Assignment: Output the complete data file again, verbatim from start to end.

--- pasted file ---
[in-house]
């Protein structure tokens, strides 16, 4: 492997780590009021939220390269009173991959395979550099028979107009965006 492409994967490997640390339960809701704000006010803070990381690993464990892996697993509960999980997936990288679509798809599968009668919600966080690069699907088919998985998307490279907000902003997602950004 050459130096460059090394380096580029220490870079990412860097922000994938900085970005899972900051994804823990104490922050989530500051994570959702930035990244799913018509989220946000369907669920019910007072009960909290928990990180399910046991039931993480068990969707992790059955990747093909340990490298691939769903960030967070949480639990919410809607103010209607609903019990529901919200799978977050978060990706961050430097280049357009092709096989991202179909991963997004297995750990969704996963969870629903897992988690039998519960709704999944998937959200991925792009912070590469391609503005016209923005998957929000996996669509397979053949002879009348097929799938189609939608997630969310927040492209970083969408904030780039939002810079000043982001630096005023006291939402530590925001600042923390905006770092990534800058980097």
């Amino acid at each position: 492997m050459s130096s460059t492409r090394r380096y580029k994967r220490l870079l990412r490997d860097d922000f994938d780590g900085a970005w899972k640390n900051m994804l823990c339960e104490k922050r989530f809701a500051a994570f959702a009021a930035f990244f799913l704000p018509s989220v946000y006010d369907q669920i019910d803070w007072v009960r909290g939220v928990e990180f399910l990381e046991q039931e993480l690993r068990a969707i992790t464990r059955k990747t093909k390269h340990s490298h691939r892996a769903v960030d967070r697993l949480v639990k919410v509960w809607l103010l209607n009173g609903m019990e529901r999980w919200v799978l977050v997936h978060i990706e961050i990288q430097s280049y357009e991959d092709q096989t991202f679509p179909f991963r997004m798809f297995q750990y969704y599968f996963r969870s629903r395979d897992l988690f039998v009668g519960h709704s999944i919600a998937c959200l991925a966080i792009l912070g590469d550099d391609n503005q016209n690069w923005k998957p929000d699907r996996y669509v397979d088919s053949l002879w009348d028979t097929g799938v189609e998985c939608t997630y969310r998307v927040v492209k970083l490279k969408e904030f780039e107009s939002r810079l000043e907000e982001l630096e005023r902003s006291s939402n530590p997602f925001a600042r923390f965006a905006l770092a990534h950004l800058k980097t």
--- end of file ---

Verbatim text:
[in-house]
């Protein structure tokens, strides 16, 4: 492997780590009021939220390269009173991959395979550099028979107009965006 492409994967490997640390339960809701704000006010803070990381690993464990892996697993509960999980997936990288679509798809599968009668919600966080690069699907088919998985998307490279907000902003997602950004 050459130096460059090394380096580029220490870079990412860097922000994938900085970005899972900051994804823990104490922050989530500051994570959702930035990244799913018509989220946000369907669920019910007072009960909290928990990180399910046991039931993480068990969707992790059955990747093909340990490298691939769903960030967070949480639990919410809607103010209607609903019990529901919200799978977050978060990706961050430097280049357009092709096989991202179909991963997004297995750990969704996963969870629903897992988690039998519960709704999944998937959200991925792009912070590469391609503005016209923005998957929000996996669509397979053949002879009348097929799938189609939608997630969310927040492209970083969408904030780039939002810079000043982001630096005023006291939402530590925001600042923390905006770092990534800058980097």
């Amino acid at each position: 492997m050459s130096s460059t492409r090394r380096y580029k994967r220490l870079l990412r490997d860097d922000f994938d780590g900085a970005w899972k640390n900051m994804l823990c339960e104490k922050r989530f809701a500051a994570f959702a009021a930035f990244f799913l704000p018509s989220v946000y006010d369907q669920i019910d803070w007072v009960r909290g939220v928990e990180f399910l990381e046991q039931e993480l690993r068990a969707i992790t464990r059955k990747t093909k390269h340990s490298h691939r892996a769903v960030d967070r697993l949480v639990k919410v509960w809607l103010l209607n009173g609903m019990e529901r999980w919200v799978l977050v997936h978060i990706e961050i990288q430097s280049y357009e991959d092709q096989t991202f679509p179909f991963r997004m798809f297995q750990y969704y599968f996963r969870s629903r395979d897992l988690f039998v009668g519960h709704s999944i919600a998937c959200l991925a966080i792009l912070g590469d550099d391609n503005q016209n690069w923005k998957p929000d699907r996996y669509v397979d088919s053949l002879w009348d028979t097929g799938v189609e998985c939608t997630y969310r998307v927040v492209k970083l490279k969408e904030f780039e107009s939002r810079l000043e907000e982001l630096e005023r902003s006291s939402n530590p997602f925001a600042r923390f965006a905006l770092a990534h950004l800058k980097t």